US 6375811 B1
Optical coatings and methods of fabricating the same. According to a preferred embodiment, the optical coatings comprise polymeric films formed from the disassociation of chemical products from a gaseous hydrocarbon in plasma. The disassociation process is performed in low-pressure environment and without radio frequency substrate bias. The resultant optical coatings have superior stability, durability and flexibility and may be utilized on highly flexible substrates. The coatings of the present invention can additionally be utilized for multi-layer optical designs and further, may be doped with a polar material to thus cause the coating to possess a desired index of refraction.
1. A method of forming a polymeric optical coating upon a substrate comprising the steps of:
a) providing a substrate, a deposition chamber and a gaseous hydrocarbon;
b) placing said substrate within said chamber and introducing said gaseous hydrocarbon into said chamber;
c) reducing the pressure within said chamber;
d) applying an electric current to said chamber ranging from approximately 1.0 to 1.8 watts/cm2 of said substrate such that said gaseous hydrocarbon is caused to disassociate into bi-products;
e) forming a layer upon said substrate from the bi-products produced in step (d); and
f) doping said layer formed in step (e) with a polar material selected from the group consisting of germanium and silicon for forming the optical coating.
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g) repeating steps (b) through (f).
6. The method of
Optical coatings are well-known in the art. In this regard, optical coatings are frequently utilized to enhance performance of optical systems. Moreover, such coatings can be specially designed and fabricated to produce greater accuracy and reproducibility as may be needed for a given application. In this respect, such films can serve as mechanical and/or chemical protective barriers, as disclosed in U.S. Pat. No. 4,632,844 to Yanagihara, and may further have high transmissivity in the infrared spectral region, as disclosed in U.S. Pat. No. 5,830,873 to Benz et al.
Typically, optical coatings are formed by vacuum deposition upon the substrate sought to be coated. Advantageously, by depositing such materials under vacuum conditions, there thus may be controlled the purity, deposition rate and micro-structure of the resultant optical coating. In fact, such deposition processes have been so refined that precise control of coating thickness, as well as the refractive index possessed thereby, can be achieved and consistently reproduced. For example, it has long been known that glow discharge and organic vapor or gas can be used to produce thin, optically transparent films, as disclosed in U.S. Pat. No. 3,822,922 Smolinski et al. Along these lines, it is also well-known that changes and the parameters of such deposition processes can produce modest changes in infractive index, as disclosed in U.S. Pat. No. 5,217,749 to Denton et al.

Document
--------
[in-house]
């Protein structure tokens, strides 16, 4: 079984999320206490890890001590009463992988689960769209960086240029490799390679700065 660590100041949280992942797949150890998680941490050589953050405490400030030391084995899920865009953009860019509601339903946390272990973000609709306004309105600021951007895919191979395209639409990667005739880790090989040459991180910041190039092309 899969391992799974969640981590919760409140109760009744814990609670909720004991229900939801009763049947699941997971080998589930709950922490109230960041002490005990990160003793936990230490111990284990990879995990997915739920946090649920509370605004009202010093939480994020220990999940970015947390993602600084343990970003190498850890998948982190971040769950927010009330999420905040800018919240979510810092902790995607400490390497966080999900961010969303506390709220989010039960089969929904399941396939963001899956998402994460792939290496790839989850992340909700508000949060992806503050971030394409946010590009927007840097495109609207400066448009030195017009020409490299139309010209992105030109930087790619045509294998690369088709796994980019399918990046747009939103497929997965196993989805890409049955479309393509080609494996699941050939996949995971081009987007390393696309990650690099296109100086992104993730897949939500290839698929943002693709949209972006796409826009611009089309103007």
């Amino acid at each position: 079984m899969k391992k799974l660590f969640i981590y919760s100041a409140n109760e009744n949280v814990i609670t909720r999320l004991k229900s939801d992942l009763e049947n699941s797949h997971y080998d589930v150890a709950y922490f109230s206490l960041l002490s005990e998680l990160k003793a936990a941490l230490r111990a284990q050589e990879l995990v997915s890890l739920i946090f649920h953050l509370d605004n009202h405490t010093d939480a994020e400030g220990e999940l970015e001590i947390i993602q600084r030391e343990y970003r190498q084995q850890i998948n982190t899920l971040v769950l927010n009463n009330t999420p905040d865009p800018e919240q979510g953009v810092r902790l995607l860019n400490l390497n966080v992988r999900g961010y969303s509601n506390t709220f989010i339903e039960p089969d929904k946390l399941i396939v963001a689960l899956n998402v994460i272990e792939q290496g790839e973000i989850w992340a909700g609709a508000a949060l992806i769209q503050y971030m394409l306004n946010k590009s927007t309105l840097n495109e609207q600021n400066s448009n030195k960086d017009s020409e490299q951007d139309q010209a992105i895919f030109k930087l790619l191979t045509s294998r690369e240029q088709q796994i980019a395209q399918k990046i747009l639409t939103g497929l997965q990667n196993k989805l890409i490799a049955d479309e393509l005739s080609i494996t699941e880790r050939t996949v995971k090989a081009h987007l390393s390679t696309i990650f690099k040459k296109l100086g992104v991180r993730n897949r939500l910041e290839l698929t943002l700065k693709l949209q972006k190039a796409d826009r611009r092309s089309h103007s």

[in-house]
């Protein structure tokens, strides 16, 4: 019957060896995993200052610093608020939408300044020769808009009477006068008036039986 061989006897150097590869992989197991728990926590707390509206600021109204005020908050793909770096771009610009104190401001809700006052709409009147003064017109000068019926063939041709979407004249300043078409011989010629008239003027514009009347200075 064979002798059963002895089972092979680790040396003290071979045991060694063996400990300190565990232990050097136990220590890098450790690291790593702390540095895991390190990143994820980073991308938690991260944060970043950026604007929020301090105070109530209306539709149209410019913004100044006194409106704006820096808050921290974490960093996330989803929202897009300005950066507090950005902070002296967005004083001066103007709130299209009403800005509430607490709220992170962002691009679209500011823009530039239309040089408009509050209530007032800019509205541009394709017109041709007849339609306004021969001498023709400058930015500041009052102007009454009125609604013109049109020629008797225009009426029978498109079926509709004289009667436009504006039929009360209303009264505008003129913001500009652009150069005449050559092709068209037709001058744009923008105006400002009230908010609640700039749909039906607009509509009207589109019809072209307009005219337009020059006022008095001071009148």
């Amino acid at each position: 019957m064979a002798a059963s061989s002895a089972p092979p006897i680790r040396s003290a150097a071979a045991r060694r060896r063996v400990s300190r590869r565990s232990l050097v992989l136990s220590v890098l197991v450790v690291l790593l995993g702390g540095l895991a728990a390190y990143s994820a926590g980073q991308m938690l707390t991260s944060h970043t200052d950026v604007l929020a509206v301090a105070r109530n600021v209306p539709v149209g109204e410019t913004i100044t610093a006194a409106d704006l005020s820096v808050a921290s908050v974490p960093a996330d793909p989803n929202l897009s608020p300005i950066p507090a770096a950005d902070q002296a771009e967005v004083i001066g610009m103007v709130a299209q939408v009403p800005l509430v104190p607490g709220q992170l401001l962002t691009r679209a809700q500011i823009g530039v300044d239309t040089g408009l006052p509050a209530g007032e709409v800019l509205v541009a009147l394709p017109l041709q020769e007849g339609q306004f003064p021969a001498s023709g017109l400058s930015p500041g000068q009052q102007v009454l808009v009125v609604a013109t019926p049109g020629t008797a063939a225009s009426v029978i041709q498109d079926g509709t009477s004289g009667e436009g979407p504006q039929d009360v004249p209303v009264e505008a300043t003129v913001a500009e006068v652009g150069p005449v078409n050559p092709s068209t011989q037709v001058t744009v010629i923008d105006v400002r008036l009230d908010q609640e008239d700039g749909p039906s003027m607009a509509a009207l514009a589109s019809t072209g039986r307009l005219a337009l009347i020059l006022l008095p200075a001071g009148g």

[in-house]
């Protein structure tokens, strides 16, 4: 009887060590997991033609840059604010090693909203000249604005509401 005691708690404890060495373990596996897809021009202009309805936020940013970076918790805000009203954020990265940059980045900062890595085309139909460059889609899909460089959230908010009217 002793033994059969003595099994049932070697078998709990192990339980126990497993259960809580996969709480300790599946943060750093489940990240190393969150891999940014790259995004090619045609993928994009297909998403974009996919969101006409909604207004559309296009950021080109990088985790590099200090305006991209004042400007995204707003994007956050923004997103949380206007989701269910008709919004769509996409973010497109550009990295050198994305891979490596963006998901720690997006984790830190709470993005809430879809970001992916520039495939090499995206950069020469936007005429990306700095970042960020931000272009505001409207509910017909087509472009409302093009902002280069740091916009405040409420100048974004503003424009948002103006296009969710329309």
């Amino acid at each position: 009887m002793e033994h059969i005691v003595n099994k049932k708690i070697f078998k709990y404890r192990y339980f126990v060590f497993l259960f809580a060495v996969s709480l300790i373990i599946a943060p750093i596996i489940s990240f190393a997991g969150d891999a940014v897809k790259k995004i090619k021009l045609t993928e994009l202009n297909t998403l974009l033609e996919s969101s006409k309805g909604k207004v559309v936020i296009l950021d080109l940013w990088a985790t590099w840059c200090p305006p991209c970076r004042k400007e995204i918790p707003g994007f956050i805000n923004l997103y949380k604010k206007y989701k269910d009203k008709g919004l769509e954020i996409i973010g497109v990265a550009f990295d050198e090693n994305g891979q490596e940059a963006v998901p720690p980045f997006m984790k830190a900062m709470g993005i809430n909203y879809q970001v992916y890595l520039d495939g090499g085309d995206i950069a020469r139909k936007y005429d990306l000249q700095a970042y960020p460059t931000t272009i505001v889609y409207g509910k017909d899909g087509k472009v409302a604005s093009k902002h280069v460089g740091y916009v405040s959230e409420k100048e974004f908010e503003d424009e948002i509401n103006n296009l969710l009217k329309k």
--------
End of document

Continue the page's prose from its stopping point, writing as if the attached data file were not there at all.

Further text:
Moreover, due to the control of thickness and index of refraction that may be attained via vacuum deposition, multi-layer optical coatings can be fabricated to optimize reflection, transmission and absorption of light. It is further known in the art to construct multi-spectral coatings, although it is recognized that as spectral requirements increase, coating complexity increases. Along these lines, infrared multi-spectral coatings with 50 to 100 layers totalling 10 to 20 microns thick are not uncommon.
Generally, materials utilized for optical coatings do not possess high flexibility and most prior art coating systems have been limited in applications involving hard, stable optical substrates. In this respect, traditional optical coating materials comprise metals, semi-conductors, oxides and fluorides. While some degree of flexibility is attainable when such materials are very thin, optically useful thicknesses are generally not sufficiently flexible. In the case of metallic reflectors, however, it is known that some metals can be deposited thin enough to provide flexibility and high reflectance, although such class of coating materials is considered the exception as opposed to the general rule.
Along these lines, it is known that the flexibility properties of optical coatings are compromised at the expense of the reflectivity of such coating materials. Although otherwise well-suited, metallic reflectors are negated in some applications by other requirements or considerations, such as spectral filtering and/or microwave remittance, for example, which, as a consequence, require multi-layer dielectric design. Unfortunately, such dielectric reflector and multi-spectral coatings require much thicker layers and are not considered flexible, as would otherwise be desired.
As such, there is a considerable need in the art for fabrication processes by which optical coatings can be formed having sufficient durability concerning a variety of aspects, and in particular, material friability, hardness, internal stress and adhesion. Such durability concerns are further affected by the properties of the coating substrate. With respect to the latter, it is known in the art that optical coating durability plays less of a consideration when hard, stable substrates are utilized. Flexible substrates, on the other hand, are not as forgiving and, as such, prevent traditional optical coatings from achieving sufficient durability when applied thereto.
There is additionally a substantial need in the art for a method of fabricating optical coatings that are highly durable and are capable of subsisting on flexible substrates as well as a need for a method of fabricating optical coatings that, in addition to possessing a high degree of durability, further possesses excellent adhesion properties and can be selectively modified to produce an optical coating having a desired index of refraction.